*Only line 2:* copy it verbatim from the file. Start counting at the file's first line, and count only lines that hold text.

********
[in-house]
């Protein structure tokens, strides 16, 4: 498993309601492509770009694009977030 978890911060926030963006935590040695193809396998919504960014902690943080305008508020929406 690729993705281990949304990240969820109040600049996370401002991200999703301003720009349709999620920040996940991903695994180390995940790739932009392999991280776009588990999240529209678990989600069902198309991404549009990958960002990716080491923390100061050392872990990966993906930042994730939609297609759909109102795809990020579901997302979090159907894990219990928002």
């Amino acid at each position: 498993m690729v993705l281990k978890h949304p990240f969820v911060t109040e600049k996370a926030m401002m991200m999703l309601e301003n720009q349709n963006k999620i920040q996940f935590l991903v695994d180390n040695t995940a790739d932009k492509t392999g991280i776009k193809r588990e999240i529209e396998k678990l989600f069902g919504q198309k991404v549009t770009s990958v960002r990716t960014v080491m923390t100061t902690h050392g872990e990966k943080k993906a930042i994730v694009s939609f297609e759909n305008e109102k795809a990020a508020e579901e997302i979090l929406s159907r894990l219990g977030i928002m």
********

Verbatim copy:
């Protein structure tokens, strides 16, 4: 498993309601492509770009694009977030 978890911060926030963006935590040695193809396998919504960014902690943080305008508020929406 690729993705281990949304990240969820109040600049996370401002991200999703301003720009349709999620920040996940991903695994180390995940790739932009392999991280776009588990999240529209678990989600069902198309991404549009990958960002990716080491923390100061050392872990990966993906930042994730939609297609759909109102795809990020579901997302979090159907894990219990928002």